Harnessing fresh capital influx into Asia’s new tiger

Vietnam’s surge towards becoming Asia’s fastest-growing economy is helping the country attract even more capital from overseas sources.

Harnessing fresh capital influx into Asia’s new tiger

Major financiers have already left marks on the country’s investment landscape in anticipation of incoming new foreign direct investment (FDI) streams. Real estate, transport infrastructure, industrial zones, and electronics manufacturing are just some of the areas that will see positive effects.

One eminent example is the joint venture between international private equity fund Warburg Pincus and local partner Becamex IDC. As one of the biggest global private equity firms, Warburg Pincus sees great potential in industrial and logistics infrastructure demand in Vietnam.

The joint venture company BW Industrial has an initial seed capital of around $200 million, and is expected to satisfy the ever-increasing demand for modern logistics warehouses, as well as build-to-suit and ready-built factories.

The recent report on Vietnam’s business environment of the American Chamber of Commerce (AmCham) showed that Vietnam is becoming more attractive to investors. Up to 36 per cent of surveyed US companies said they wanted to expand their business in Vietnam, compared to 21 per cent in Thailand and 19 per cent in Malaysia.

As reported by real estate consultancy JLL Vietnam, the average occupancy rate in the south was 72 per cent in the fourth quarter of 2018, driven by new completions whereas ready-built factories achieved an approximate occupancy rate of 88 per cent.

Manufacturers have recently begun departing from China, looking to relocate their factories to alternative countries. This was ignited by the US-China trade war, and has been exacerbated by Asia’s highest pace of wage growth observed in China, bringing to Vietnam with an increasing number of enquiries regarding high specification ready-built factories.

“The trend of shifting manufacturing from China to Vietnam is bringing many opportunities for industrial real estate developers like us. We have acquired over 200 hectares of projects over the country in 2018 and will add another 130ha in 2019 to meet the rising call from our customers,” said Michael Chan, head of sales and marketing of BW Industrial.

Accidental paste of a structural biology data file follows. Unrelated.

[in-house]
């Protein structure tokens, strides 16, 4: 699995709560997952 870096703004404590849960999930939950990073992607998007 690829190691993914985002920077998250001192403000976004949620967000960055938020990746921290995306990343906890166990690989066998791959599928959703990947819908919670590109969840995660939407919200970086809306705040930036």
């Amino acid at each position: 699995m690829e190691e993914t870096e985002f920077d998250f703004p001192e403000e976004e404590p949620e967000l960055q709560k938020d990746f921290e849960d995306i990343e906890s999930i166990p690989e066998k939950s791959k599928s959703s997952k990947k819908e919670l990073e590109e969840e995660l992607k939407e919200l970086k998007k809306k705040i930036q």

Latest data from Vietnam’s Ministry of Planning and Investment showed that among the 51 countries and territories having new investment projects in Vietnam in the first four months of 2019, China was the fourth biggest investor with $1.31 billion. The processing and manufacturing industries attract the largest FDI. The Vietnamese government’s efforts are coming to fruition as disbursed FDI touched $19.1 billion last year. Meanwhile, the total committed capital volume, including supplemental capital and that put into stock purchases and capital contributions, came to a record $35.46 billion. In the first four months of 2019, the newly-committed and added FDI volume in the country hit $7.46 billion.

Chairwoman of AmCham Ho Chi Minh City, Amanda Rasmussen, said that the US’ $250 billion in tariffs on Chinese imports could help Vietnam attract yet more foreign capital flows as investors shift orders from China to Vietnam and neighbouring countries.

Vietnam could be the major beneficiary in Asia of these trade tensions, with Mizuho Research Institute estimating that the effects could help Vietnam’s GDP pick up 0.5 percentage points.

Meanwhile, EuroCham co-chairman Nicolas Audier acknowledged that Vietnam’s GDP growth surpassed 7 per cent last year, a record in the past decade which came largely by virtue of the country’s strenuous efforts to create an open, competitive, and friendly business environment towards international trade and investment.

Vietnam’s appeal to FDI flows in recent years has mainly leveraged the country’s affordable workforce and generous incentives to investors. Kyle Kelhofer, country director of the International Financial Corporation for Vietnam, Laos, and Cambodia, said that in the new era, Vietnam will gradually lose this advantage and that it will need to adopt a new mechanism to attract new-generation FDI, with better skills, management, salary levels, and higher quality standards.

As a result of these projections, Vietnam is revising the Law on Investment and Law on Enterprises in an attempt to craft a new strategic direction on FDI attraction to match global investment flows.

Meanwhile, tech giants Samsung and LG, along with several other major groups from Japan and South Korea, are already big tenants in the north of Vietnam. Seamless workforce and comfort in supplier access provide a solid foundation to driving production in the region for these giants. VIR

 
 
 
 
 
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